The Latest: Airport board delays minimum wage increase vote | iNFOnews | Thompson-Okanagan's News Source

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The Latest: Airport board delays minimum wage increase vote

March 19, 2020 - 1:32 PM

MINNEAPOLIS - The Latest on the coronavirus outbreak in Minnesota (all times local):

3:30 p.m.

The Metropolitan Airports Commission has delayed a planned vote on raising the minimum wage at Minneapolis-St. Paul International Airport over concerns about the economic fallout from the coronavirus.

The board originally was scheduled next month to vote on phasing in a $15 minimum wage for many airport workers by July 1, 2022. But that vote will now happen at a later date.

Commission Chair Rick King said Thursday the board is not abandoning efforts to make sure airport workers are paid competitive wages. But he says airport businesses are struggling due to the drop in air travel demand during the COVID-19 pandemic.

“The issue is timing," King said in a statement. “The MAC has a history of leading on minimum wage issues in Minnesota, and we will bring the draft minimum wage ordinance to a vote as soon as feasible.”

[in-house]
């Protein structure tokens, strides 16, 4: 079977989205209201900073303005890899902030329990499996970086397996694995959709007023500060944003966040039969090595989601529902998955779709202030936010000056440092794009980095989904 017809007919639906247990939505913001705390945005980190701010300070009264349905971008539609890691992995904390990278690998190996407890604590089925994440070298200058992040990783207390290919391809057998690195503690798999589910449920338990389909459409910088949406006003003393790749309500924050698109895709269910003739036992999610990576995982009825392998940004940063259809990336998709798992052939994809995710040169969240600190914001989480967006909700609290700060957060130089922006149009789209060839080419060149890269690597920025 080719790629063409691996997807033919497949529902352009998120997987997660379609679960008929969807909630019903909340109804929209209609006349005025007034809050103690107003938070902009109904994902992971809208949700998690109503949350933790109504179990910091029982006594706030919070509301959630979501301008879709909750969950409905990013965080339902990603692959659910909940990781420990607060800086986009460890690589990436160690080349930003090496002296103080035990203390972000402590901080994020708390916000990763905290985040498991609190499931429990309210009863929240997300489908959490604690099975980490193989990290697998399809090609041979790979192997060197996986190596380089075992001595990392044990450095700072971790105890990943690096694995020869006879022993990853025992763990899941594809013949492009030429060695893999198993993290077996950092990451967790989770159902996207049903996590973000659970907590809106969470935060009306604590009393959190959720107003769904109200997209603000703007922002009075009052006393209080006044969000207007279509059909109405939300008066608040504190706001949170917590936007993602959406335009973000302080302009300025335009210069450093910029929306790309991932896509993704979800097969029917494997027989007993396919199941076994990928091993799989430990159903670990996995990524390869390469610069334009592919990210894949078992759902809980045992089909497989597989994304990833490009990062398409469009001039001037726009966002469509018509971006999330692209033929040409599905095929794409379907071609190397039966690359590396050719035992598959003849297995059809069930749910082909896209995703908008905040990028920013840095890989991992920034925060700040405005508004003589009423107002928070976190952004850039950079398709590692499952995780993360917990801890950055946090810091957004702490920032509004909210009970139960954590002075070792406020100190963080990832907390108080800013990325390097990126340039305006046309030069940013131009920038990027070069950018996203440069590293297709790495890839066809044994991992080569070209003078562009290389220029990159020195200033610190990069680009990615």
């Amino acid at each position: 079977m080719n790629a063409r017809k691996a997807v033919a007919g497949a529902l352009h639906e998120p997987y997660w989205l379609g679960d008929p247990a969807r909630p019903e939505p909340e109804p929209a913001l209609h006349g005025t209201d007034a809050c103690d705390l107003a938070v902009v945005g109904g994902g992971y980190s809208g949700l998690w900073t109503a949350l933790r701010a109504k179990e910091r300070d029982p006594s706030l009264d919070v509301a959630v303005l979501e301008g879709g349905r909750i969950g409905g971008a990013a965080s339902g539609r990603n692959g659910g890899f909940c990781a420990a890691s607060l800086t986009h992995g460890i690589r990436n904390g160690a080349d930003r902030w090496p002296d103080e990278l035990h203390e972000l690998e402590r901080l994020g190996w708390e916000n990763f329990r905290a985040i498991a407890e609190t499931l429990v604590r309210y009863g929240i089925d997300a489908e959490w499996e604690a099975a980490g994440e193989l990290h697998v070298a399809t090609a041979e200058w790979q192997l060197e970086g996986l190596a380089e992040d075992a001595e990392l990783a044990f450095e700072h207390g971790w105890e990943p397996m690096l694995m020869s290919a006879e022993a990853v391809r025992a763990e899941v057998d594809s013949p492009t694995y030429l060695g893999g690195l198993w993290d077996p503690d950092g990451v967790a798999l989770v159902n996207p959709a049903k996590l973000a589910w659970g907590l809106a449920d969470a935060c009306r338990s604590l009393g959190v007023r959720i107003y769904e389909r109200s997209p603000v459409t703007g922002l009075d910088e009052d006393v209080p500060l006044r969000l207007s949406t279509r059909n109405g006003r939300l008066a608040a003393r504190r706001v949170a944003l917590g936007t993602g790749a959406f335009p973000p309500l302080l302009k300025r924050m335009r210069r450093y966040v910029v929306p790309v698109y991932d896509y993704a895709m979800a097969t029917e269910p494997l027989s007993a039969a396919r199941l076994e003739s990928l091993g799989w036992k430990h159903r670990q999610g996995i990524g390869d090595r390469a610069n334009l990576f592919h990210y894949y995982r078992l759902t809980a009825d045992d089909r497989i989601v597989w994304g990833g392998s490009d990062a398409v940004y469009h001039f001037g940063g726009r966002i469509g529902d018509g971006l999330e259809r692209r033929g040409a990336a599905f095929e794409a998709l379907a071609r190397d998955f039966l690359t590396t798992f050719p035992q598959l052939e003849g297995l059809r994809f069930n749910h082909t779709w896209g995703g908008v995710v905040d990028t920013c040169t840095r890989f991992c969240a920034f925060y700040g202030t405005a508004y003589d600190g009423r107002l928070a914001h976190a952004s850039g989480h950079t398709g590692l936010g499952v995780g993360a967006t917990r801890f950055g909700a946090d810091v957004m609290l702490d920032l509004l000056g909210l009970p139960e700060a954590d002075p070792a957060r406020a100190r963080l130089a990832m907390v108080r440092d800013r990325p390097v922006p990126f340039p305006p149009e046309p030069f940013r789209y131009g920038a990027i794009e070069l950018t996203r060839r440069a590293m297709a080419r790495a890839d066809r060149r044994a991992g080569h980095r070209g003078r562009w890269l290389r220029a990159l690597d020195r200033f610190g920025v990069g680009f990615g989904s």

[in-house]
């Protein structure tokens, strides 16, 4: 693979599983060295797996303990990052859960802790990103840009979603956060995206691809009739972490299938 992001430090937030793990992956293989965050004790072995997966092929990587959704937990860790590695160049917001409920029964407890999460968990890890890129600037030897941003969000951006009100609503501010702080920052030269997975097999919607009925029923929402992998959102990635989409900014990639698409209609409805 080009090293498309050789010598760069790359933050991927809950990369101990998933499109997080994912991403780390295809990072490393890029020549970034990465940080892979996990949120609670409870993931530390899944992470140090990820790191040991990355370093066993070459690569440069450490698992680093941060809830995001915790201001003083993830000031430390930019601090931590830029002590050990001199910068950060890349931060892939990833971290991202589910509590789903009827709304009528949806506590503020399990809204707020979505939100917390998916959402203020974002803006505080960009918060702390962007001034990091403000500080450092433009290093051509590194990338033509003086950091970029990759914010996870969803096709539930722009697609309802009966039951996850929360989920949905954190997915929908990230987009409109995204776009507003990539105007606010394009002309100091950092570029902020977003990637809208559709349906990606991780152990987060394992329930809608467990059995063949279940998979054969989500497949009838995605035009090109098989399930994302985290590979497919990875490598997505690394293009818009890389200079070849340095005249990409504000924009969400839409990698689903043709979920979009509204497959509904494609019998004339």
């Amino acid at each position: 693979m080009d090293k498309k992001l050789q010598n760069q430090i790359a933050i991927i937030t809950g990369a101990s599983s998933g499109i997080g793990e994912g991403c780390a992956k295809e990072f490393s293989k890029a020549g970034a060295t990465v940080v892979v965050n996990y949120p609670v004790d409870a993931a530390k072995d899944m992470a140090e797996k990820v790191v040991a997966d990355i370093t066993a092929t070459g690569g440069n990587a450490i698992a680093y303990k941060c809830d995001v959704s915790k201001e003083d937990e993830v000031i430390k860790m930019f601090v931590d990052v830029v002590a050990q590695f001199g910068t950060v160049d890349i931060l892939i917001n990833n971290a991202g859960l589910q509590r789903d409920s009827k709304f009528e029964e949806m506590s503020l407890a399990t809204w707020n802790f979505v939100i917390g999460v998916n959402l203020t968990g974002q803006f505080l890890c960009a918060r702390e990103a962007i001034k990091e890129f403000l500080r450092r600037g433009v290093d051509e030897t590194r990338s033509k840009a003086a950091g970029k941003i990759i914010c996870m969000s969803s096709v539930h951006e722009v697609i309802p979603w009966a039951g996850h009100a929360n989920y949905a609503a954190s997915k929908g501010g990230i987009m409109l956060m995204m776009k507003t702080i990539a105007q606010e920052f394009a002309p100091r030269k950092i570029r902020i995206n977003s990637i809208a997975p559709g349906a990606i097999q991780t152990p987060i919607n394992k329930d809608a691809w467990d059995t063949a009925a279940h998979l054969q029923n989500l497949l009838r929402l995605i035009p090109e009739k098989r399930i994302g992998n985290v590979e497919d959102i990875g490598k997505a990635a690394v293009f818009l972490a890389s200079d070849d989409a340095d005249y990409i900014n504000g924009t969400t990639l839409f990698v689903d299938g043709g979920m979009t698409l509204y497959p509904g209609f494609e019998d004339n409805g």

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11:45 a.m.

The number of confirmed COVID-19 cases in Minnesota rose to 89 on Thursday, up 12 from the day before.

The new cases include one in Wadena County in north-central Minnesota. It's the state's first confirmed case so far north. The northernmost cases previously were in Stearns and Benton counties, which include the St. Cloud area.

The count of confirmed cases from the Minnesota Department of Health is lower than the total number of people infected across the state because not everyone who gets sick qualifies for testing.

New applications for unemployment insurance in Minnesota for the week topped 72,000 as of Wednesday night, according to updated figures from the Department of Employment and Economic Development. The department has been taking more than 2,000 applications per hour due to layoffs resulting from the COVID-19 pandemic.

For most people, the coronavirus causes only mild or moderate symptoms, such as fever and cough. For some, especially older adults and people with existing health problems, it can cause more severe illness, including pneumonia. According to the World Health Organization, people with mild cases of COVID-19 recover in about two weeks, while those with more severe cases may take three to six weeks to get better.

News from © The Associated Press, 2020
The Associated Press

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